Laura Davis said she felt drawn to the quiet patch of shade under an oak tree where searchers last week found the body of 7-year-old Danielle van Dam.
"The memory of her soul compelled me to come down here and say a last goodbye," 26-year-old Davis said Friday, cradling her 7-month-old daughter and wiping away tears. "To actually see the place where her innocent sweetness was lying under a tree."
Davis added white flowers to a growing memorial of messages, bouquets, a pink teddy bear and stuffed blue bunny that marks the place where authorities believe a neighbor dumped Danielle's body.
Dental records confirmed Thursday that remains found by a rural roadside 25 miles east of San Diego were those of the girl, who vanished from her bedroom Feb. 2.
The cause of death could not immediately be determined--and may never be--because of the body's state of decomposition, said Police Chief David Bejarano. Further tests were under way.
Danielle's parents, Brenda and Damon van Dam, said the unflagging efforts of more than 2,500 volunteers who searched a vast area stretching from the ocean to the desert left them with "an overwhelming sense of gratitude and closure."
"With love for an innocent child and for one another, the community has brought her back to us, and for that gift we offer our most sincere and heartfelt thanks," the van Dams said in a statement. "Even though the final outcome is horrible, we could not have imagined the rest of our lives without this closure."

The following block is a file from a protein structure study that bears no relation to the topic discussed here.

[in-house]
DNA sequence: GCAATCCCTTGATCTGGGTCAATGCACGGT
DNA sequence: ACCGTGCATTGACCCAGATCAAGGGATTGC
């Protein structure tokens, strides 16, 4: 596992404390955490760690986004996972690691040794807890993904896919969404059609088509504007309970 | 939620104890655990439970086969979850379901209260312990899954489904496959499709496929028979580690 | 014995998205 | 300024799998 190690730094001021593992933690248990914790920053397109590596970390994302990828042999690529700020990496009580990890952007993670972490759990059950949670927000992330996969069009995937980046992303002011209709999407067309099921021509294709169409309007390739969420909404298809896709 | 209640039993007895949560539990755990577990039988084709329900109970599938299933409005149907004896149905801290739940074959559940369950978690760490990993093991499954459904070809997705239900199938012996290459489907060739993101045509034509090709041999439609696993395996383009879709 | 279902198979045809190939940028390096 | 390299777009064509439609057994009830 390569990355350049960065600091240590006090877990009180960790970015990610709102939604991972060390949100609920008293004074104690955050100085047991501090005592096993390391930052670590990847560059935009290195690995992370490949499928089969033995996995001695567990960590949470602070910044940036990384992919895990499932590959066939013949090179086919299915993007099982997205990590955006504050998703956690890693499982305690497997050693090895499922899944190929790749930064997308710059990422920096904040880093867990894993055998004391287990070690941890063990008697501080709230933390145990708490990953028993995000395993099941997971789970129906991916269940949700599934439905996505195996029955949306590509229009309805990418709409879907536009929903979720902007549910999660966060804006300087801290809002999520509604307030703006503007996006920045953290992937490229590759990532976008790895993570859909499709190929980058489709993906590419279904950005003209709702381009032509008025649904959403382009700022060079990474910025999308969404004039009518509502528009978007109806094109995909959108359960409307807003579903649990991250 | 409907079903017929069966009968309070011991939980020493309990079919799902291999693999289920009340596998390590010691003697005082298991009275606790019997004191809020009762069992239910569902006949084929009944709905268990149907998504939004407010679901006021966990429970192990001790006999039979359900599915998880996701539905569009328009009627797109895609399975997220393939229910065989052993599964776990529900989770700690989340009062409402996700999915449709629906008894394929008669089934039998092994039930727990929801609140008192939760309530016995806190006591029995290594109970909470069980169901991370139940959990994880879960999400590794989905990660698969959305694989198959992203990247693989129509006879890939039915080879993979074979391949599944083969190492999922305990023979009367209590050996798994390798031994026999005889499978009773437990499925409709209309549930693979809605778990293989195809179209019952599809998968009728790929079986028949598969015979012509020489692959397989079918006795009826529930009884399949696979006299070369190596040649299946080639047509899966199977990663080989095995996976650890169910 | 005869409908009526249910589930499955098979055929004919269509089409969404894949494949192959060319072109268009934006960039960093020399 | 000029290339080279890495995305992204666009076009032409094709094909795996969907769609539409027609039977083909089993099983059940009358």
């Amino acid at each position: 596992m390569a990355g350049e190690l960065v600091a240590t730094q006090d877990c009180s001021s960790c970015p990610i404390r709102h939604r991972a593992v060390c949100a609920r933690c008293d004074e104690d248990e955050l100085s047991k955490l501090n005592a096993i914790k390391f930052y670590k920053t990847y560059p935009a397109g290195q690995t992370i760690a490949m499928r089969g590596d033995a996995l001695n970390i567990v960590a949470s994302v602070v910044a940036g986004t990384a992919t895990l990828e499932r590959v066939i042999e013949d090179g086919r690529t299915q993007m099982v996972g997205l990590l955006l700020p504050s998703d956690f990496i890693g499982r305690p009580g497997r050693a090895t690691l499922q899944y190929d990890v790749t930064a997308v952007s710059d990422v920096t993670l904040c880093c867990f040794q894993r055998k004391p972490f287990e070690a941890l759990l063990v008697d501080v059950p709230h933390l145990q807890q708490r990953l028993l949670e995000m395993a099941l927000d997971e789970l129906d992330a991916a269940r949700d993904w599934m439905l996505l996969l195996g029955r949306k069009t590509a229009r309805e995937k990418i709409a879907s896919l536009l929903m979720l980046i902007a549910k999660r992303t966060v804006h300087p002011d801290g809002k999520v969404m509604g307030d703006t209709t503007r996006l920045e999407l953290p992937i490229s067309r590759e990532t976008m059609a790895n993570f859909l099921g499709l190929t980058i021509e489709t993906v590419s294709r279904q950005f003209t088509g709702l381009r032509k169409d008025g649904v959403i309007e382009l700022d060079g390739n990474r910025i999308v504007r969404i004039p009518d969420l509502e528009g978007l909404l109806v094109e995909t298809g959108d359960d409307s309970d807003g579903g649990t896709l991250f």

A memorial service is expected later this month.
Neighbor David Westerfield, 50, was charged Tuesday with murder, kidnapping and possession of child pornography. He has pleaded innocent and is being held without bond.
Authorities said they found traces of Danielle's blood in Westerfield's motor home and on an article of his clothing.
The self-employed engineer spent the weekend of Danielle's disappearance traveling in his motor home, stopping in the desert east of the city, authorities said.
A hunch led volunteers to the area--the remote road was one Westerfield might have taken the weekend Danielle disappeared, said Bill Garcia, a private detective.
Nearby residents said they were unsettled by the discovery of Danielle's body so close to home.
"It kind of sickens us," said Charles O'Neill, 28, who lives about a mile away. "We've been driving by every day . . . and knowing she's that close is something we never would have imagined."